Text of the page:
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Home » April 2008 Game CommentsApril 2008 » Delay


Game 12: April 12, 2008
Yankees 3 L: Mike Mussina (1-2) 6-6, 1 game losing streak
WinRed Sox 4 W: Josh Beckett (1-1)
H: Manny Delcarmen (2)
H: Hideki Okajima (3)
S: Jonathan Papelbon (4)
6-6, 1 game winning streak
Highlights: Regarding rain delays, Rule 3.10(c) states, “The umpire-in-chief shall at all times try to complete a game. His authority to resume play following one or more suspensions of as much as thirty minutes each shall be absolute and he shall terminate a game only when there appears to be no possibility of completing it.”

Fox broadcasters weren’t brimming with enthusiasm as the rain delay lated eleven or so minutes over two hours (three hours less than it takes to jackhammer an Ortiz Red Sox jersey out of concrete). One would think their producers could goad a tad of passion into their on-screen talent (using the term loosely) since the company will shell out $257 million per year until 2013 for the rights to MLB games.

Instead, Jeannie Zelasko and company were as antsy as grade-schoolers being held after school as punishment for misbehaving during class. They pouted and whined for 131 minutes, and then Fox had the gall to cut away from the last batter of the game to switch to NASCAR.

Only in my mind did I hear the bawdy opening riff of Dirty Water and the line of Red Sox players congratulating each other for a well-deserved victory since I didn’t find the sister station in time to share in the festivities. Had I switched, I would have seen the end of a 10-pitch battle between Robinson Cano and Jonathan Papelbon.

The Yankee keystone sack man lasted longer than his corner-infielding teammate Alex Rodriguez. The former MVP looked anything but as he couldn’t stomach the three-scoop dish of blazing fastballs the Red Sox closer served. Rodriguez got a nibble of the first helping but tasted nothing else as he greedily lunged two more times to finally conclude the top of the eighth.

The home team notched the first run of the game in the fourth. Mike Mussina hung a curve right in Manny Ramirez’s kitchen and the slugger’s blast could have knocked over the Sausage King cart on Lansdowne if a sign hadn’t interceded.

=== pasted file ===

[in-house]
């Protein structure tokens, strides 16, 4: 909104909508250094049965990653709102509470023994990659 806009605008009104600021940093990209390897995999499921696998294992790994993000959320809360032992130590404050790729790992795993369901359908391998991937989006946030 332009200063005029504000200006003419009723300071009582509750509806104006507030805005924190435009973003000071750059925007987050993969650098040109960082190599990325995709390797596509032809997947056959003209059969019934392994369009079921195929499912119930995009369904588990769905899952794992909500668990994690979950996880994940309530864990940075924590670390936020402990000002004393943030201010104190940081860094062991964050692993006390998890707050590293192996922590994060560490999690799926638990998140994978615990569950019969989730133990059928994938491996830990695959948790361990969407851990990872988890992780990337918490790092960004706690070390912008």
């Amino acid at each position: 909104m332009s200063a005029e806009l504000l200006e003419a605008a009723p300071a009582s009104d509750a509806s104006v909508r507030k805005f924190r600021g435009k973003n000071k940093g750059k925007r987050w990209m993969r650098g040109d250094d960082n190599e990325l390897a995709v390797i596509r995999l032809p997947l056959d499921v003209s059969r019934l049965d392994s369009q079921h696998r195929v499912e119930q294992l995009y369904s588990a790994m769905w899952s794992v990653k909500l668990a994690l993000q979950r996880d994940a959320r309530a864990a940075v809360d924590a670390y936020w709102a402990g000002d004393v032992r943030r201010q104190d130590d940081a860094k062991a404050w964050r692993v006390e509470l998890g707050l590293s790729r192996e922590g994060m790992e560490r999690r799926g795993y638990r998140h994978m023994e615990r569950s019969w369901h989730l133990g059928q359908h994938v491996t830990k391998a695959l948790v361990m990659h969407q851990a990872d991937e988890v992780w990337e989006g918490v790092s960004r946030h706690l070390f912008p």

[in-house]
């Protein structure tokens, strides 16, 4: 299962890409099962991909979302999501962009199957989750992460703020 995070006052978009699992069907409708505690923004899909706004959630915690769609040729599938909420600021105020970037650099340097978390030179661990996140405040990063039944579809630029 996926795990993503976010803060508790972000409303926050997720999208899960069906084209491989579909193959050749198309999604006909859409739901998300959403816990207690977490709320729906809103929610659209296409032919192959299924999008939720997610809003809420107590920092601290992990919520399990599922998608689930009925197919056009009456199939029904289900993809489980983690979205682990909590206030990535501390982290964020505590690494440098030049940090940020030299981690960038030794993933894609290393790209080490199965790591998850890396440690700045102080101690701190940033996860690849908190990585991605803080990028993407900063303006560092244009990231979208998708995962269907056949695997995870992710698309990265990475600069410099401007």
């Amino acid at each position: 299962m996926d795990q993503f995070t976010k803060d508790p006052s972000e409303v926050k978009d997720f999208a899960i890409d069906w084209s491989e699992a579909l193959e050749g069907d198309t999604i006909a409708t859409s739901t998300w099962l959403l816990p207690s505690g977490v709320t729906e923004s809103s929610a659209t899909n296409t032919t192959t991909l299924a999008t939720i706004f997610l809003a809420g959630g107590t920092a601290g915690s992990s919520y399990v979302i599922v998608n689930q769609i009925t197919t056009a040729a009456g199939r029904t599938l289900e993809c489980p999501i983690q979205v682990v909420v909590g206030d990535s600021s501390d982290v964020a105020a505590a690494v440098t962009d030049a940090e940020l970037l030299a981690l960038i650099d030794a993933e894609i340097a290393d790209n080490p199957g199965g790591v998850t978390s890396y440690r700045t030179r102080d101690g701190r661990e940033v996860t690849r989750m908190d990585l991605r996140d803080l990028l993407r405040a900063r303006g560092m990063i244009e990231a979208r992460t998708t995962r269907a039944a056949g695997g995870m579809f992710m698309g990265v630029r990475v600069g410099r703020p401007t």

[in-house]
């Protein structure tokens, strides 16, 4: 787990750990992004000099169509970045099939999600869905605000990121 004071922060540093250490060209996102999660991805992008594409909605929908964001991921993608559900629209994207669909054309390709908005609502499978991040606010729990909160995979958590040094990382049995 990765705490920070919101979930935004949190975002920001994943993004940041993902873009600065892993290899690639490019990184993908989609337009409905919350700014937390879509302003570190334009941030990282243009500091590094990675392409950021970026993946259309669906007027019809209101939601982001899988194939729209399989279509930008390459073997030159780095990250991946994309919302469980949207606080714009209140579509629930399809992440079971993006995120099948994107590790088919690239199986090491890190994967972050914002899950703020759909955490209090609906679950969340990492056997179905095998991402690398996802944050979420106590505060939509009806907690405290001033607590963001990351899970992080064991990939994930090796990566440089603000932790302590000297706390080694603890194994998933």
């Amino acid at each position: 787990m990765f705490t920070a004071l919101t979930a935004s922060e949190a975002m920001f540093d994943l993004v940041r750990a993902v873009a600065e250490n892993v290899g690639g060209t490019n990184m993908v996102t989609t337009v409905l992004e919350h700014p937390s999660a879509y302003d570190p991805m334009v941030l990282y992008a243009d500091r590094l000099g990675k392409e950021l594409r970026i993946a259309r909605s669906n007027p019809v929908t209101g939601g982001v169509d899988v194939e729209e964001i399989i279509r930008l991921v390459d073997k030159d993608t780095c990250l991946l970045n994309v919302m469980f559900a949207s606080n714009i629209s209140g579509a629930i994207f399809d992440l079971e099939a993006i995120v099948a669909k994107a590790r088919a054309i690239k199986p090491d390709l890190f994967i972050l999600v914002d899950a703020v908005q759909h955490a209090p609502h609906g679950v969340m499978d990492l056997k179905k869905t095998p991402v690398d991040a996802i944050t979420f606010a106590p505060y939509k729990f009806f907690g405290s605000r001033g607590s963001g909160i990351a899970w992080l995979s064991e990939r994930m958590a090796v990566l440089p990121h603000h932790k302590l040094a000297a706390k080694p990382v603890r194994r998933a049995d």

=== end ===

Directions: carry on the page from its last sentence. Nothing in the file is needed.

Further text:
Josh Beckett lost his bearings in the sixth and allowed consecutive singles to bottom-of-the-order batters Jose Molina and Alberto Gonzalez. Joe Girardi isn’t long removed from his days managing a National League team: he directed Johnny Damon to sac bunt and Melky Cabrera flied out deep enough into center that even Molina could tag up from third.

I was truly attempting to avoid using the word “speedy” with the replacement shortstop’s surname, so let’s just say Gonzalez was quick enough to score the go-ahead run on a wild pitch.

Youngsters Jacoby Ellsbury and Dustin Pedroia, while respectful of the game, are exactly the type to answer back to their elders. The former singled and the latter doubled, putting their team in position to take the lead with David Ortiz and Ramirez backing them up.

Ortiz’s struggles continued, however, and he frustratingly struck out on a foul tip. Mussina somehow talked Girardi into keeping him on the mound to face Ramirez. Perhaps the pitcher has incriminating photos he found in the locker that he took over from Girardi.

Ramirez again took Mussina deep, lofting yet another fly ball into the triangle. The Red Sox took the lead and through rain and delay would not relinquish it.

Tonight the rubber game will be carried by ESPN, whose broadcasting team of Jon Miller and Joe Morgan are if anything overly respectful of baseball establishment. Thank goodness for mute buttons.

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